When you think about woodworking tradition, thoughts often turn toward the masters who worked years ago with hand tools and an eye for the craft. One very talented woodworker who comes from that lineage is Bob Smalser, a frequent contributor to Fine Woodworking and Woodenboat magazines.
Bob’s upbringing in woodworking started with many of his male relatives. From a line of hard working Mennonite farmers and tradesmen, his dad was a shipwright, grandfather a farmer, sawyer and mason and uncles who also worked in the craft. “I worked for all of them as a kid just as soon as I could hold up a broom and later the end of a plank. Because of the Depression and World War II, I came along a bit late and these gents were all older than is typical today….I came to age at the end of their careers.”
While it may have been near the end of their careers, Bob’s relatives were exceptionally talented and willing to share their knowledge and trust this up- and-coming worker. “The notion that such skilled craftsmen were fussy about a kid messing with their tools was mistaken. These gentlemen were there to work, not romanticize. Once they trained me to sharpen and tweak they were perfectly happy not to have to do all that themselves at the end of the day.”
The shops that Bob’s relatives worked in did have power tools – band saws, planers and jointers. But, the hand tools were – and still are – some of the most important tools in any boat builder’s arsenal. Bob has taken his years of working with these tools and can finely tune any chisel, plane or saw to do its best work. And, while premium tool makers such as Veritas have brought the quality of today’s tools to a new level, it’s the lack of basics that leave Bob puzzled. “I remain gobsmacked that sharpening tools the way their grandfathers did – without power tools or training wheels – is so difficult for so many to master. Don’t Cub Scouts learn to sharpen pen knives anymore? And looking at their work, it suffers for it. If you can’t look at the flat you made on the bevel with the stone and change your hold to move that flat where you want it on the blade, how do you ever expect to do the same thing with the cutting edge on wood? Sure, we can talk about coaches who can help guide us along, but in the end all of us are really self-taught by trial and error and practice. Do what’s necessary to acquire this most basic of skills, as it will positively effects every aspect of your woodworking.”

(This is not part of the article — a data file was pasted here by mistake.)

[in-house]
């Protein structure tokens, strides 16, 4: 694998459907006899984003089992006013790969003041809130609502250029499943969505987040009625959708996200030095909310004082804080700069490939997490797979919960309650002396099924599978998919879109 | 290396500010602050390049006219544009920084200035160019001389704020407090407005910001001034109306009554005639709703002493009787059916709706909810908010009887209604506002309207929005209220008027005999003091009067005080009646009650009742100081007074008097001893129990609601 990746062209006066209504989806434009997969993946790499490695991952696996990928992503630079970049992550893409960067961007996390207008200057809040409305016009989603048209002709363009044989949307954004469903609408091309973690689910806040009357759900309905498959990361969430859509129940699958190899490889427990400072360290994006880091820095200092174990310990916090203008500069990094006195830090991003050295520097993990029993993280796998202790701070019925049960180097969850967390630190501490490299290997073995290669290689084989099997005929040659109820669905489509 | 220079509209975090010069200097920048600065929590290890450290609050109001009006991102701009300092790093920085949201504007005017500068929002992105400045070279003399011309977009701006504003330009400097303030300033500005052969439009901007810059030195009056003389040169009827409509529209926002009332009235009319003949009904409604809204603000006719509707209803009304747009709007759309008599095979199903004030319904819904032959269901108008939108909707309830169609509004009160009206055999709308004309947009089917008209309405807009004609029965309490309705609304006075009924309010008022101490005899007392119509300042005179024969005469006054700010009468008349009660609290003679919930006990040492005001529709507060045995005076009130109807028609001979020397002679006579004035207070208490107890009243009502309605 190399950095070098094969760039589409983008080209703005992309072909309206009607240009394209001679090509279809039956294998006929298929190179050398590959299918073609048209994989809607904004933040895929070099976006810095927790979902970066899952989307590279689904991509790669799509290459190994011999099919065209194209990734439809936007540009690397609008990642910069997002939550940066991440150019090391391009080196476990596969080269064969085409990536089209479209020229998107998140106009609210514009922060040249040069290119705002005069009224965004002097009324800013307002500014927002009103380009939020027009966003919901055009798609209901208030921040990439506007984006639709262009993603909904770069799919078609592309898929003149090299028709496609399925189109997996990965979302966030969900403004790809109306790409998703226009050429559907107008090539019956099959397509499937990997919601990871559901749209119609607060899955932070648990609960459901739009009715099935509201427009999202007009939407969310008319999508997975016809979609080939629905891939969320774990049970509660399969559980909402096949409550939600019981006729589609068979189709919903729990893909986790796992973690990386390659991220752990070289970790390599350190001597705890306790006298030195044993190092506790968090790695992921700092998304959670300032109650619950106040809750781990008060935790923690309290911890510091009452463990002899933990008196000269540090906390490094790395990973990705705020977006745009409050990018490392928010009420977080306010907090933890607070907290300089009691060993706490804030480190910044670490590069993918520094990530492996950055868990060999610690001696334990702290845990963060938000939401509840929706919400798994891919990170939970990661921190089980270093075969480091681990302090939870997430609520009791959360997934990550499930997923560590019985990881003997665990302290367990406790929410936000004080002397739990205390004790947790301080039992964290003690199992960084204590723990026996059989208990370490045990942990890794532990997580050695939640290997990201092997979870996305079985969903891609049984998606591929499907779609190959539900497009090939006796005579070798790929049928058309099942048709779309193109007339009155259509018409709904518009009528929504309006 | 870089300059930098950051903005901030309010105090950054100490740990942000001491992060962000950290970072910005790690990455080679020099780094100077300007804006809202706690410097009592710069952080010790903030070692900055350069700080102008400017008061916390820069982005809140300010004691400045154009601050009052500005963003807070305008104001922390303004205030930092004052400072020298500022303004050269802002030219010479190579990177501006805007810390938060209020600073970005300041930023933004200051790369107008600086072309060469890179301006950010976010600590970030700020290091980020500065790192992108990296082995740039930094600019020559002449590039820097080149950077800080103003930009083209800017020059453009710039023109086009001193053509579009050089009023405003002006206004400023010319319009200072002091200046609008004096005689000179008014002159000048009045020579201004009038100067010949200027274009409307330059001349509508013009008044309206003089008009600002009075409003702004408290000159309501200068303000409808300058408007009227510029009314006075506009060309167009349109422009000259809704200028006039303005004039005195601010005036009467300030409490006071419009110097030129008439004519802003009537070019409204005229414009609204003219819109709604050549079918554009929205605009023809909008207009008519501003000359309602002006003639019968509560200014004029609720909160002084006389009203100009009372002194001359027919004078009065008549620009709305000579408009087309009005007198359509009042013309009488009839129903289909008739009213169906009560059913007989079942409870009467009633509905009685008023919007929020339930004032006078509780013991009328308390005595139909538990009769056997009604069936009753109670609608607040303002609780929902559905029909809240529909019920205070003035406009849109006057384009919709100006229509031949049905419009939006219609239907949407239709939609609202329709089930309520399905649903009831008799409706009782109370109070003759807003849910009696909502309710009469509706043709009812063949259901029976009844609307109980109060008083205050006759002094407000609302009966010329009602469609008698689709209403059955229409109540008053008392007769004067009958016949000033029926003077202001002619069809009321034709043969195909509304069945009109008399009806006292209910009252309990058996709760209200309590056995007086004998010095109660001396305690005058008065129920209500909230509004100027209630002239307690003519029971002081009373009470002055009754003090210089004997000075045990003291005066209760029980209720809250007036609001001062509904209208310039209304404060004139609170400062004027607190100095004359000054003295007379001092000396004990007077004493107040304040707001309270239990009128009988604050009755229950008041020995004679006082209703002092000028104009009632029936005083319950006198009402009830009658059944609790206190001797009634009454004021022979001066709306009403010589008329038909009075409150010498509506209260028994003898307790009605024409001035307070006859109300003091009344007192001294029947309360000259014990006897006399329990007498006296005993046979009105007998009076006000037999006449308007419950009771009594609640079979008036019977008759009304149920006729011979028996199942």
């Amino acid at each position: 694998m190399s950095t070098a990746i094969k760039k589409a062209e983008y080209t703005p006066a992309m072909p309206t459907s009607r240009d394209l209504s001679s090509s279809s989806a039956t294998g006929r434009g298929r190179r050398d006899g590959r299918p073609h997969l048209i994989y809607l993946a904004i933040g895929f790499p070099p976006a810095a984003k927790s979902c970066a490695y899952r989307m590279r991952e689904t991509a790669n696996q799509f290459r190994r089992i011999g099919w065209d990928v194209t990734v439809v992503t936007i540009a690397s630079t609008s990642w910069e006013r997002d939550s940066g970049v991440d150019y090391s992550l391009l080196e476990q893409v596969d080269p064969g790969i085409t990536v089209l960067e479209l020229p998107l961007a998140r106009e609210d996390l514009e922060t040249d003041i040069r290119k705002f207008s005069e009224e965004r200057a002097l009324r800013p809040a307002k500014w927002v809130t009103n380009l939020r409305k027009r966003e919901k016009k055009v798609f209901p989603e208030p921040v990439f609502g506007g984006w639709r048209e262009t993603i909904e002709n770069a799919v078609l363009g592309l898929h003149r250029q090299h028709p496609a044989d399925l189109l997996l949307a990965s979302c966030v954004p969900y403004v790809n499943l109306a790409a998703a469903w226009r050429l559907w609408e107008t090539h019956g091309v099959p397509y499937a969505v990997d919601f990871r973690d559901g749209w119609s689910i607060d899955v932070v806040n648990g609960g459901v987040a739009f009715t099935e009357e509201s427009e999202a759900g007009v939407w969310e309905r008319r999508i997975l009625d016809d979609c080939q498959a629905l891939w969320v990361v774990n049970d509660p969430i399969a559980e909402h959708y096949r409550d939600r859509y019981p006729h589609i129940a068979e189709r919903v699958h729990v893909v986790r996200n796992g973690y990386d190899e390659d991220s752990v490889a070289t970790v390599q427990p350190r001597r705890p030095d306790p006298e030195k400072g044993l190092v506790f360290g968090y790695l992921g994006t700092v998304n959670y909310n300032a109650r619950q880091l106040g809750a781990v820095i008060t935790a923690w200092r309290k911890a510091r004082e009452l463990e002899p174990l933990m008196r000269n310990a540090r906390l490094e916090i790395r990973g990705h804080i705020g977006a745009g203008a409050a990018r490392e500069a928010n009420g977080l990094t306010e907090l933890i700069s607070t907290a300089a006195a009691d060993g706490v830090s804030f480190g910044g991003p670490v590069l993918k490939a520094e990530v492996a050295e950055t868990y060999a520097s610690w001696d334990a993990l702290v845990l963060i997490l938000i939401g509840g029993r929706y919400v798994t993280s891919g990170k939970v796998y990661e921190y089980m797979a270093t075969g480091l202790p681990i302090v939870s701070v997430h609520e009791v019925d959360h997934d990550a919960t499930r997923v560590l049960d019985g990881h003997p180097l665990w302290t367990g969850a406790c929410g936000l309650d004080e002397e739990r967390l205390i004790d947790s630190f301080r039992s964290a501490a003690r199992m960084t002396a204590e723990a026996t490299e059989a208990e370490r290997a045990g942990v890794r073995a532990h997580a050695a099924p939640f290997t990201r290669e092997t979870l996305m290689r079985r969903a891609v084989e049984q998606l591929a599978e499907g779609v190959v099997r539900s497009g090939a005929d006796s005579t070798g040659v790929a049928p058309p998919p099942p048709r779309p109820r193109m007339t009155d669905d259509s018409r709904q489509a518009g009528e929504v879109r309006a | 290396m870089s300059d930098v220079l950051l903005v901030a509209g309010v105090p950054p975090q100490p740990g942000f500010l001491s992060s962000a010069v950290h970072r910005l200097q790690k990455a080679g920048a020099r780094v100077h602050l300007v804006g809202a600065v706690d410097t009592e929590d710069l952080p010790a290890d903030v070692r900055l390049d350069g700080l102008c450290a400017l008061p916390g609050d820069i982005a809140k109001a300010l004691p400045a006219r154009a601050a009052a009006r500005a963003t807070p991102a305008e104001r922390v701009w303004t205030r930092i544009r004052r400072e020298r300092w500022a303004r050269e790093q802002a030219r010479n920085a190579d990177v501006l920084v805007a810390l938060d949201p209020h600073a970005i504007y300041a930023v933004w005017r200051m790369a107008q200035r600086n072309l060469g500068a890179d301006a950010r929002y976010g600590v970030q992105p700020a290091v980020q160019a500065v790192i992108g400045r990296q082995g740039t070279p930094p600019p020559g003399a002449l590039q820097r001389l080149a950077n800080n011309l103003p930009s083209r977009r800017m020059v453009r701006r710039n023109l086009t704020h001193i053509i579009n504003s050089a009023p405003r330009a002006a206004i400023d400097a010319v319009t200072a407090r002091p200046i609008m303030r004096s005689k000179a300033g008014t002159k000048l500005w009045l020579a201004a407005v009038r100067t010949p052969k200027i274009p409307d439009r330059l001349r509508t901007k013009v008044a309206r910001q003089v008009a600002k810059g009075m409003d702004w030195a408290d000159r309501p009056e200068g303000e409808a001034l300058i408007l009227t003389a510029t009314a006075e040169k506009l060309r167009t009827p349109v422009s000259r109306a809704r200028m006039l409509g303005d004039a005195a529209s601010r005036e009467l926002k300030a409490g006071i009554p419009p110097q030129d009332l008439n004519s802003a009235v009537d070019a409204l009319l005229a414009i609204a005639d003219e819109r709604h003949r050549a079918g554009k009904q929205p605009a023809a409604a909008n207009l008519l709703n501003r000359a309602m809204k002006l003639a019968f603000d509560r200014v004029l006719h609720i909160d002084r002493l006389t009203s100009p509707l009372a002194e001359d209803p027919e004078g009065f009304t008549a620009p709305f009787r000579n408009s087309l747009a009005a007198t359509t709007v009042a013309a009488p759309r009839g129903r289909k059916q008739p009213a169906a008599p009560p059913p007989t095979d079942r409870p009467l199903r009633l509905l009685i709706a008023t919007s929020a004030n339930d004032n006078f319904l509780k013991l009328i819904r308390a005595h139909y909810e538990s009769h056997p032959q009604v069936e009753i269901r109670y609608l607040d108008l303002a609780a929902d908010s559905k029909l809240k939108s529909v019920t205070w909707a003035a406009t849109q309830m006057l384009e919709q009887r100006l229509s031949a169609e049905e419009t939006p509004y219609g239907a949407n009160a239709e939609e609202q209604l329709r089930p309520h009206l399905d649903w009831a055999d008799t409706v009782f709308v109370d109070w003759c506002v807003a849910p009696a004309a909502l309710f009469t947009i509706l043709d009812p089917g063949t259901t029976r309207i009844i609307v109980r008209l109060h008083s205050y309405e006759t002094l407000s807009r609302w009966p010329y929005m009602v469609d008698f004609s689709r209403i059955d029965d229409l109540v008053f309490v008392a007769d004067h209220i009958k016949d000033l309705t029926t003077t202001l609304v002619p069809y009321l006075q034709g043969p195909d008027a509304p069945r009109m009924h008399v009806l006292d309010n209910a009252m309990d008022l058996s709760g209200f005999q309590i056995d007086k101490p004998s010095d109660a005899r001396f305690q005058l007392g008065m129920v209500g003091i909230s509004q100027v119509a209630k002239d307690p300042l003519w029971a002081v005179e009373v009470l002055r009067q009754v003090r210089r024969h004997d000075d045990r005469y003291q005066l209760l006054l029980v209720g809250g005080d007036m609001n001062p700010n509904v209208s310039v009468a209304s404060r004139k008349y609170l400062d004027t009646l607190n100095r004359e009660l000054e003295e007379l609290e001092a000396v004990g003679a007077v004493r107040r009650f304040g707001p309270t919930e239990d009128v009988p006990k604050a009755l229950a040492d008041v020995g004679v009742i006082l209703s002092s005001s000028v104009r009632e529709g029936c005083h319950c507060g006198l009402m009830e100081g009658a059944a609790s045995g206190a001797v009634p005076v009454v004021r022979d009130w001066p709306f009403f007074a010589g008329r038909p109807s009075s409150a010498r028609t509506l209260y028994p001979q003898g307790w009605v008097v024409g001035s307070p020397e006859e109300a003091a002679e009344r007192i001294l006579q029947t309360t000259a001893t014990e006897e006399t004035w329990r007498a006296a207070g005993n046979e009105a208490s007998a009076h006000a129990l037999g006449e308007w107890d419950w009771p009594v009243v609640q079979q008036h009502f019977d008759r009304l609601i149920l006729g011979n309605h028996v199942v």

Bob has worked very diligently through the years, and the variety of jobs he has held has helped to improve his woodworking skills. “I’ve restored antique furniture, reproduced it in various styles and restored antique firearms for museums. I can consult on forestry, land and habitat management, and I grow, harvest and mill my own wood. Custom sawyering alone could easily be a full-time job if I let it, and I often turn down work to maintain the variety of jobs I prefer.”
It’s true that Bob’s interests are wide ranging and varied, but his heart still belongs to the water and his passion – boat building. “I can’t think of anything I don’t enjoy about logging, sawyering and woodworking….even the sweeping. But I much prefer the sweeping curves and eyeball work required in boats. That’s where the craft truly shows itself.” Indeed, to see one of Bob’s creations is almost looking at a piece of sculpture – the way the fair lines come together in a sleek, durably built craft that can take to the water for many years, if properly maintained.
While many woodworkers won’t have the opportunity to come up through the ranks as Bob has, he insists that shouldn’t be an impediment to learning the skills to master the craft. “Go your own way. If forums set the tone, there is an amazing amount of snobbery out there without much of the merit I’d think would accompany it. Methods are hardly an end unto themselves. Learn your tools, study proportion to get the sizes and relationships sweet, learn to use sandpaper to get the tool marks out, learn power tools as well. One of the most important tools in my shop is the Porter Cable belt sander. Use the tool that makes the most sense for the job, and keep working. It’ll all come together soon enough.”